Posted by David Mansfield on March 10, 2005 12:01 PM

"Facts" are not generally simple things. Easily observable things and events, like my desk, may be easily acccepted as a fact. But more esoteric facts, like the existence of an electron or the existence of dinosaurs, are actually not things that are directly experienced but inferred. The inferences may be so strong that we treat it as if it were a fact, but it is still an inference.

So a scientific "fact" may just be something that the community agrees is true.

I am not sure that I agree with your recollection that "a statement of fact is a statement that, regardless of whether it is true, could be found to be true or untrue." A false fact seems to be an oxymoron. Are you sure that in your memory a "statement of fact" replaced "scientific statement". That would be more in line with a commonly used marker for what constitutes a measure for separating scientific statements for non-science.

The fact that a statement cannot be easily disproven does not mean it has grounds for inclusion in science classes because, as you point out, this leaves the science curriculum open to all kinds of weird stuff.

Posted by Mano Singham on March 10, 2005 01:22 PM

I was amused by your statement "I've been assigned to write a paper arguing in favor of teaching ID in schools, a viewpoint that offends me as a secularist."

According to Horowitz and Students for Academic Freedom, what you experienced would constitute "academic bullying". But I don't expect him to take up your cause because it goes against the argument that academics bully students to adopt "conservative" positions. Also, I cannot quite see you running to the state legislature or the courts for redress

Would you mind if I use this example in the forum next week on Senate Bill 24? I will leave your name out if you prefer.

Posted by Mano Singham on March 10, 2005 01:27 PM

Dr. Singham -

As regards the definition of a fact, that was a definition given in an English course in distinguishing between facts - more accurately called, as you suggest, scientific statements - and opinions, between verifiable data and judgment calls. I personally would restrict facts to what could be disproven but hasn't been yet, or more broadly, as you suggest, that on which people agree.

(Interesting but digressive note: In an article in Slate, Timothy Noah coined the term "flakt" for facts that nobody acknowledges, in this particular case the success of socialized medicine).

As for the assignment, I doubt it classifies as academic bullying in large part because other students in the class are assigned the opposite viewpoint. The goal is to learn to argue effectively, and stances were assigned randomly from the following list:

1. In favor of teaching ID
2. Against teaching ID
3. Scientists are responsible for the moral consequences of their discoveries
4. Scientists do not bear this responsibility

I merely happened to draw the one argument with which I do not sympathize at all. The benefit has been that researching the arguments in favor of intelligent design has given me a better understanding from which to oppose its presence in schools.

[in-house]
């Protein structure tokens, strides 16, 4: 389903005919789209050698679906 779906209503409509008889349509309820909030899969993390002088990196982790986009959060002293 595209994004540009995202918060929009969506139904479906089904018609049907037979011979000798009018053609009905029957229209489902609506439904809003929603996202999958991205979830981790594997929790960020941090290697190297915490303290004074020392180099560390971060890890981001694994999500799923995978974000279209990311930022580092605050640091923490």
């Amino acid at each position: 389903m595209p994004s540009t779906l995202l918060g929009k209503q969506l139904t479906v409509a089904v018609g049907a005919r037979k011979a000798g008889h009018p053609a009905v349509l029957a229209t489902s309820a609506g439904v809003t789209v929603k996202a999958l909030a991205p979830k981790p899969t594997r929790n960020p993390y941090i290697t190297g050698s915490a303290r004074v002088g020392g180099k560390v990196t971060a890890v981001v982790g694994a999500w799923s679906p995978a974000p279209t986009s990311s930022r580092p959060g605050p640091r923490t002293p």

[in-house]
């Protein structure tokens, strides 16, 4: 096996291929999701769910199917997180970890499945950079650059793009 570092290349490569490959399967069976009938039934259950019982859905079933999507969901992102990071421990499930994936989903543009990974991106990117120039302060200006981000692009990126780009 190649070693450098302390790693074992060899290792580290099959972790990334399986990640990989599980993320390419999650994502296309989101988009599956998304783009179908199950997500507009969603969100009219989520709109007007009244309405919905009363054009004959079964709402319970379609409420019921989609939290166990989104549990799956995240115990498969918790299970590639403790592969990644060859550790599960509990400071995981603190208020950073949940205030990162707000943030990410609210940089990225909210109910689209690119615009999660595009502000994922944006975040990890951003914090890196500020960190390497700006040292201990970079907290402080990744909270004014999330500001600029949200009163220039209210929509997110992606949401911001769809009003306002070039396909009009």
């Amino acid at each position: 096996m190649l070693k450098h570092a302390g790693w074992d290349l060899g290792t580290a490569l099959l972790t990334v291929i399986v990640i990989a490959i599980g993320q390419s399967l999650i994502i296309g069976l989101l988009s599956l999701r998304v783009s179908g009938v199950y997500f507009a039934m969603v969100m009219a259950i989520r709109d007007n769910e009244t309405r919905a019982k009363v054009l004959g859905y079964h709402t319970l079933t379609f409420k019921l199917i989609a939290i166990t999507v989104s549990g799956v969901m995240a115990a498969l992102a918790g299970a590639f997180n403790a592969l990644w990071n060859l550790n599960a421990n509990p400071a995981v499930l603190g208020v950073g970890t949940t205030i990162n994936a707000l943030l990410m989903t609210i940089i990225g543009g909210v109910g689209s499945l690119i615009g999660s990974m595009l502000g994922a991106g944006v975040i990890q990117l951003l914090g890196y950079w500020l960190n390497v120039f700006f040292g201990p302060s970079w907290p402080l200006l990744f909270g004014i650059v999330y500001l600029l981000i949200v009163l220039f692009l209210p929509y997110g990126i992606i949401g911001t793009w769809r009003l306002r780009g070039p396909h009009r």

I don't mind if you use my example in next week's forum, but I may have reduced its persuasiveness in providing context.

Posted by Dave Mansfield on March 10, 2005 07:15 PM

I don't know if the word "flakt" will catch on although Noah's idea is interesting.

I think a ""fact" need not be certain or proven true but it must have some positive evidentiary support, not just the absence of negative ones. Otherwise statements like "there exists a race of little green people on a planet orbiting the star Proxima Centauri" would have to be classified as a fact becasue we cannot as yet prove it to be false.

As for your clarification of the "bullying", rather than reducing its persuasiveness, I actually expected that that was the case. I did not doubt that the faculty member in your case was not bullying you. I know that faculty routinely assign students to take positions that they don't believe in. I do it too. And the intent is not malicious nor for the purpose of indoctrination. It is to clarify the issue.

I always tell my students that they should try and improve their *opponent's* arguments, make them as good as possible, because that is the best to understand why you believe what you do. And that is what happened in your case.

But what rabble rousers like Horowitz do is to remove such events from their context. They would take your comment "I've been assigned to write a paper arguing in favor of teaching ID in schools, a viewpoint that offends me as a secularist." and run with it, arguing that you were bullied, and encourage you to complain to higher authorities.

The only catch in your case that prevent them from doing that is that you are the "wrong" kind of victim and harms there view that universities are hotbeds of liberal indoctrination!

Posted by Mano Singham on March 11, 2005 08:28 AM

Randy Barnett has pointed out at the Volokh Conspiracy that an op/ed you wrote for the Cleveland Plain Dealer alleging an urban myth was the product of either purposeful deceit or incompetent research on your part.

How do you respond to the allegations?
FYI, Barnett is also now reviewing another allegation you made in an op/ed denying the truth of another story about a liberal college professor. What should your readers know about what Barnett is going to find out?

Posted by Questions on March 14, 2005 11:28 AM

Well Mr. Questions,

It seems that Dr. Singham based his op-ed on the documentation that SAF provided about the F paper incident. Unfortunately, SAF's original documentation for the event (the Colorado state senate hearing) was not the right documentation for the incident (as the incident was discussed in the hearing).

It seems that this whole misunderstanding was caused by "purposeful deceit or incompetent" publishing practices on the part of SAF.

Furthermore it's best to post comments on the relevent blog entry and not unrelated entries.

Posted by Answers on March 16, 2005 01:40 AM

Perhaps Volokh could have the decency to link to the continuing flow of information, as Mano has shown himself quite willing to do.

Posted by eldan on March 17, 2005 02:10 PM